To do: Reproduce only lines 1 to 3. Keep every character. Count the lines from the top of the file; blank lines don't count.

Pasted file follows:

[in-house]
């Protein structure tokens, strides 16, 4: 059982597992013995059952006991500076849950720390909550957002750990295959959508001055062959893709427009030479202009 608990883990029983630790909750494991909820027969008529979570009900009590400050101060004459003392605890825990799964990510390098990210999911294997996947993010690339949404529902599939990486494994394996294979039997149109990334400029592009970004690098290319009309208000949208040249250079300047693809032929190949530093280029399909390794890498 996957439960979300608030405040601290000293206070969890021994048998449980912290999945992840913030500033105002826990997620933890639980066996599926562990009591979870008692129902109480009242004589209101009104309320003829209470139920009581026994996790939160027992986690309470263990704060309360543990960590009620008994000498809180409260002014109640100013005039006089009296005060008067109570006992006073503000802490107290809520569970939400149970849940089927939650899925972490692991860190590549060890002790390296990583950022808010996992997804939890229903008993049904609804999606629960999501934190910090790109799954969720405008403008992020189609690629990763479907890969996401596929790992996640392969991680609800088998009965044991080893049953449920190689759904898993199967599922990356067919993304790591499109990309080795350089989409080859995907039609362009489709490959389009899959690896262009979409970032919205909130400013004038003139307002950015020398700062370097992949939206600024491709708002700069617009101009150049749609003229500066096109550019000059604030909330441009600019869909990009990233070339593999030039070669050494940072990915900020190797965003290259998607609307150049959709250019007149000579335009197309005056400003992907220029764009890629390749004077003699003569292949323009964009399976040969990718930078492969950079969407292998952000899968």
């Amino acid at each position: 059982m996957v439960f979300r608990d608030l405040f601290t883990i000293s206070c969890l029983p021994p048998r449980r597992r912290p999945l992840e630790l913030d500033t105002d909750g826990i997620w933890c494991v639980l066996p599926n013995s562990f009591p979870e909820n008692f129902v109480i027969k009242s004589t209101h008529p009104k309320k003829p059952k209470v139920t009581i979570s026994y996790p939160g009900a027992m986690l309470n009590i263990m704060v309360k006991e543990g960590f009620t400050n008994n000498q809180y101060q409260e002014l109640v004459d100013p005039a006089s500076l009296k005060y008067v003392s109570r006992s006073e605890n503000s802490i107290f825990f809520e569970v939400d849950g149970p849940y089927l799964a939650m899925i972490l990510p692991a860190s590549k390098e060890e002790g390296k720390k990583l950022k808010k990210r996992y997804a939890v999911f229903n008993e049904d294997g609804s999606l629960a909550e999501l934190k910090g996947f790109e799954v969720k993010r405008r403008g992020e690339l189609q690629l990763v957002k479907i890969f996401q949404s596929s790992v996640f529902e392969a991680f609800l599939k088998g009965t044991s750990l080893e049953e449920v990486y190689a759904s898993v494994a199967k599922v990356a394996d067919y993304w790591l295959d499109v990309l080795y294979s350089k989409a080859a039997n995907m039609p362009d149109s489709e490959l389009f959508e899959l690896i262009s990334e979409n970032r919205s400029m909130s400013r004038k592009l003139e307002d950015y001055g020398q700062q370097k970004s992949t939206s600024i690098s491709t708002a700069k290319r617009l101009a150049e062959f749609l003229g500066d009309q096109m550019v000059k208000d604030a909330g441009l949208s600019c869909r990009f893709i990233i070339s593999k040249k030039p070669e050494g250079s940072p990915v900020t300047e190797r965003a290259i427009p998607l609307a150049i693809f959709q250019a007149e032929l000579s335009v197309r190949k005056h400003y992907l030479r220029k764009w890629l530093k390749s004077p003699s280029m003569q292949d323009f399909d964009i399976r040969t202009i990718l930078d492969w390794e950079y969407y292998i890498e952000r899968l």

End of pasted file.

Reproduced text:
[in-house]
């Protein structure tokens, strides 16, 4: 059982597992013995059952006991500076849950720390909550957002750990295959959508001055062959893709427009030479202009 608990883990029983630790909750494991909820027969008529979570009900009590400050101060004459003392605890825990799964990510390098990210999911294997996947993010690339949404529902599939990486494994394996294979039997149109990334400029592009970004690098290319009309208000949208040249250079300047693809032929190949530093280029399909390794890498 996957439960979300608030405040601290000293206070969890021994048998449980912290999945992840913030500033105002826990997620933890639980066996599926562990009591979870008692129902109480009242004589209101009104309320003829209470139920009581026994996790939160027992986690309470263990704060309360543990960590009620008994000498809180409260002014109640100013005039006089009296005060008067109570006992006073503000802490107290809520569970939400149970849940089927939650899925972490692991860190590549060890002790390296990583950022808010996992997804939890229903008993049904609804999606629960999501934190910090790109799954969720405008403008992020189609690629990763479907890969996401596929790992996640392969991680609800088998009965044991080893049953449920190689759904898993199967599922990356067919993304790591499109990309080795350089989409080859995907039609362009489709490959389009899959690896262009979409970032919205909130400013004038003139307002950015020398700062370097992949939206600024491709708002700069617009101009150049749609003229500066096109550019000059604030909330441009600019869909990009990233070339593999030039070669050494940072990915900020190797965003290259998607609307150049959709250019007149000579335009197309005056400003992907220029764009890629390749004077003699003569292949323009964009399976040969990718930078492969950079969407292998952000899968």
């Amino acid at each position: 059982m996957v439960f979300r608990d608030l405040f601290t883990i000293s206070c969890l029983p021994p048998r449980r597992r912290p999945l992840e630790l913030d500033t105002d909750g826990i997620w933890c494991v639980l066996p599926n013995s562990f009591p979870e909820n008692f129902v109480i027969k009242s004589t209101h008529p009104k309320k003829p059952k209470v139920t009581i979570s026994y996790p939160g009900a027992m986690l309470n009590i263990m704060v309360k006991e543990g960590f009620t400050n008994n000498q809180y101060q409260e002014l109640v004459d100013p005039a006089s500076l009296k005060y008067v003392s109570r006992s006073e605890n503000s802490i107290f825990f809520e569970v939400d849950g149970p849940y089927l799964a939650m899925i972490l990510p692991a860190s590549k390098e060890e002790g390296k720390k990583l950022k808010k990210r996992y997804a939890v999911f229903n008993e049904d294997g609804s999606l629960a909550e999501l934190k910090g996947f790109e799954v969720k993010r405008r403008g992020e690339l189609q690629l990763v957002k479907i890969f996401q949404s596929s790992v996640f529902e392969a991680f609800l599939k088998g009965t044991s750990l080893e049953e449920v990486y190689a759904s898993v494994a199967k599922v990356a394996d067919y993304w790591l295959d499109v990309l080795y294979s350089k989409a080859a039997n995907m039609p362009d149109s489709e490959l389009f959508e899959l690896i262009s990334e979409n970032r919205s400029m909130s400013r004038k592009l003139e307002d950015y001055g020398q700062q370097k970004s992949t939206s600024i690098s491709t708002a700069k290319r617009l101009a150049e062959f749609l003229g500066d009309q096109m550019v000059k208000d604030a909330g441009l949208s600019c869909r990009f893709i990233i070339s593999k040249k030039p070669e050494g250079s940072p990915v900020t300047e190797r965003a290259i427009p998607l609307a150049i693809f959709q250019a007149e032929l000579s335009v197309r190949k005056h400003y992907l030479r220029k764009w890629l530093k390749s004077p003699s280029m003569q292949d323009f399909d964009i399976r040969t202009i990718l930078d492969w390794e950079y969407y292998i890498e952000r899968l």